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The latest on global plastic bans
August 24, 2021
Around the world, plastic is being banned for its harmful impacts on the natural environment.
In fact, 170 nations have pledged to significantly reduce their use of plastics by 2030, a move which is now seeing a raft of legislation being introduced in this space.
We take a look at some of the latest plastic bans, what the common threads are – and how you can switch to sustainable products.
India has recently announced a ban on the manufacture, import, stocking, distribution, sale and use of several single-use plastic items, including polystyrene and expanded polystyrene items, from July 1, 2022.
Foodservice items being banned include plastic plates, cups, cutlery, straws and trays.
A national level taskforce has been established and constituted by the Ministry to identify the single-use products for ban, coordinate efforts to eliminate identified items, and develop a mechanism for enforcing the plastic ban.
There will be an exemption for products which are certified compostable.
Looking for a sustainable straw?
China announced a comprehensive plastic ban from January 2021, which included items like plastic straws, utensils, nondegradable bags and postal or courier packages.
These were banned for use by restaurants in the cities, with an intention to ban these items from restaurants in the counties by 2022, and the ban expanding to hotels and homestays by 2025.
Local authorities have been tasked with enforcing the bans, and may impose fines of between 10,000 and 100,000 yuan for non-compliance.
Move away from plastic cutlery
In Europe, from July of this year items such as plastic cutlery, straws, stirrers and polystyrene drink and food containers were all banned.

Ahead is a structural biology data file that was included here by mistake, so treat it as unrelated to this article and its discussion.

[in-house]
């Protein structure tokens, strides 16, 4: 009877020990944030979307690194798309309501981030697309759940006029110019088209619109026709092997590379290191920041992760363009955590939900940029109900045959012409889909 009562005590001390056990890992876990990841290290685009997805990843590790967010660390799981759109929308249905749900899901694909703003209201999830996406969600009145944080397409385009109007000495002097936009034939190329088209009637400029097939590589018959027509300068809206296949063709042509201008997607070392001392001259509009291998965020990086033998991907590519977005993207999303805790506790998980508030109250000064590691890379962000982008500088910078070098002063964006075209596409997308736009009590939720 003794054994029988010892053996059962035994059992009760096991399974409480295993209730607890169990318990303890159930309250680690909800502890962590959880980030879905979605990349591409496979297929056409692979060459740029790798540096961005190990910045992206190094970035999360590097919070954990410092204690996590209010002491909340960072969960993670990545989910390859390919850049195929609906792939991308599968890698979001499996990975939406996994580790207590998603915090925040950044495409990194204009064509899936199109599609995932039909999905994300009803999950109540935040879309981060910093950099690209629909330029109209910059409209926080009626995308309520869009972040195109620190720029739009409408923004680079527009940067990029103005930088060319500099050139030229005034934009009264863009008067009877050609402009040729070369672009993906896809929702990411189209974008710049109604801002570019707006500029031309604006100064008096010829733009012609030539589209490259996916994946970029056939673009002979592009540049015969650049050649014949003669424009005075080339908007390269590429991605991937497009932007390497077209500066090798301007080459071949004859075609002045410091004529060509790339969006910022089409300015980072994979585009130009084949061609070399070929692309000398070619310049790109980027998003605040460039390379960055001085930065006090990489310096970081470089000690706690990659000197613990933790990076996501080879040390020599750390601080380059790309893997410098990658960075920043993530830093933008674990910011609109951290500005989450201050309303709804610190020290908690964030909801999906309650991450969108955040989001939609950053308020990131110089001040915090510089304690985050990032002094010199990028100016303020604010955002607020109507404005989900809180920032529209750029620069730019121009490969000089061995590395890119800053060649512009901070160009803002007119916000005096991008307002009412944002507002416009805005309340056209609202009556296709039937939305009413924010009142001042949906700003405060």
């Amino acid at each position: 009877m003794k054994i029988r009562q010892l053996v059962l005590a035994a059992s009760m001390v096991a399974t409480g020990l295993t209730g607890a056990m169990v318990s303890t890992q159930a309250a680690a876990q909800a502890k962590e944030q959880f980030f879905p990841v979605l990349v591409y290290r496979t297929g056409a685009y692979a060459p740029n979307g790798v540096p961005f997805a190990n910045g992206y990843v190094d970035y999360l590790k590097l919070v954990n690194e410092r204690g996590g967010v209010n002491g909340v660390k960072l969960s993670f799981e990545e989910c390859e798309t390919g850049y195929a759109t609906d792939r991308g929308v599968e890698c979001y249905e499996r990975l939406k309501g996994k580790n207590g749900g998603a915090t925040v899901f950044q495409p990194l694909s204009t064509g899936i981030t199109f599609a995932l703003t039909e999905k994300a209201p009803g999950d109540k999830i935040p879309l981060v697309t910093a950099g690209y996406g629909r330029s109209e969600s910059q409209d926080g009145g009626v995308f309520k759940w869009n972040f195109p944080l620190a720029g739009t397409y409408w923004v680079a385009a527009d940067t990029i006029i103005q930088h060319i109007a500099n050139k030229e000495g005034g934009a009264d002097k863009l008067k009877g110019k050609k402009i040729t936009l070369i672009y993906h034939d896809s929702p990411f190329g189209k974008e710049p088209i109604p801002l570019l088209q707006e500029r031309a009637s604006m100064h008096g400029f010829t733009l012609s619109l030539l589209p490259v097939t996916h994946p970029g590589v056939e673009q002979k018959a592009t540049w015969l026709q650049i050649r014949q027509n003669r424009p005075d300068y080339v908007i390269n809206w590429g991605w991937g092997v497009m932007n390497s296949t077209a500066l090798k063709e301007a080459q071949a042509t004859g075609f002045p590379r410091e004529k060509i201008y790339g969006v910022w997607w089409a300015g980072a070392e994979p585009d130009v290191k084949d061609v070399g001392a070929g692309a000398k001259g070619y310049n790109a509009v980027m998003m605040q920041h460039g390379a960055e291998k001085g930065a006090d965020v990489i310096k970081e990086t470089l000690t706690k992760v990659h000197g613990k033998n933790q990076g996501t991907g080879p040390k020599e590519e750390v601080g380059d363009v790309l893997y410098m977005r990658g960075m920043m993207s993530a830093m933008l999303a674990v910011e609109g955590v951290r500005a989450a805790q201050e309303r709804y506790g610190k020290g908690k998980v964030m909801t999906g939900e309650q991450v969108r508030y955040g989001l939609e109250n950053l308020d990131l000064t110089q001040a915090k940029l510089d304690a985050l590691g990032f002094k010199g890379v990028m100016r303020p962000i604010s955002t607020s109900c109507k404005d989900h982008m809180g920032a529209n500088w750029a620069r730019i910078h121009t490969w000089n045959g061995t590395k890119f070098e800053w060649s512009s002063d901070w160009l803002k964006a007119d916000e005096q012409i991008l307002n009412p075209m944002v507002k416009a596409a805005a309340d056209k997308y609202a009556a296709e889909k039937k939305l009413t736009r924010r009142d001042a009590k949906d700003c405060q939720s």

This included a ban on oxo-degradable items, due to concerns around microplastics created when these items break down.
Several countries within Europe have taken further action, such as France introducing legislation banning plastic tea bags and plastic children’s toys sold with meals, or Belgium where a plastics tax has been introduced to disincentivise the use of plastics.
Natural polymers (compostable plastics) will be exempted from bans in Europe.
LOOKING TO MOVE AWAY FROM POLYSTYRENE CONTAINERS?
New Zealand has committed to bans over a longer timeframe, identifying items to be phased out from 2022 – 2025.
The bans are anticipated to remove more than 2 billion single-use plastic items from the country’s landfills each year.
Items like food and beverage stirrers, plastic straws, cotton buds, cutlery and plates have been identified for immediate phase out, while items like cups, wet wipes, and polystyrene used to transport cold goods remain under consideration by the government.
The bans are anticipated to come into force in October 2022.
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The Australian state of Queensland will be the latest state to ban single-use plastic items, with a ban being implemented on September 1.
This will see the phase out of items like single-use plastic straws, cutlery, plates, bowls and expanded polystyrene food and beverage containers.
Learn the latest on Queensland Plastic Bans.
MOVE AWAY FROM PLASTIC BOWLS
Around the world, we are helping customers to make a sustainable switch to compliant packaging in the lead-up to plastic bans across many jurisdictions.
With significant change occurring within the area of packaging legislation, we are here to help you find the product which is right for you.
Ready to make a sustainable switch? Browse our extensive range.
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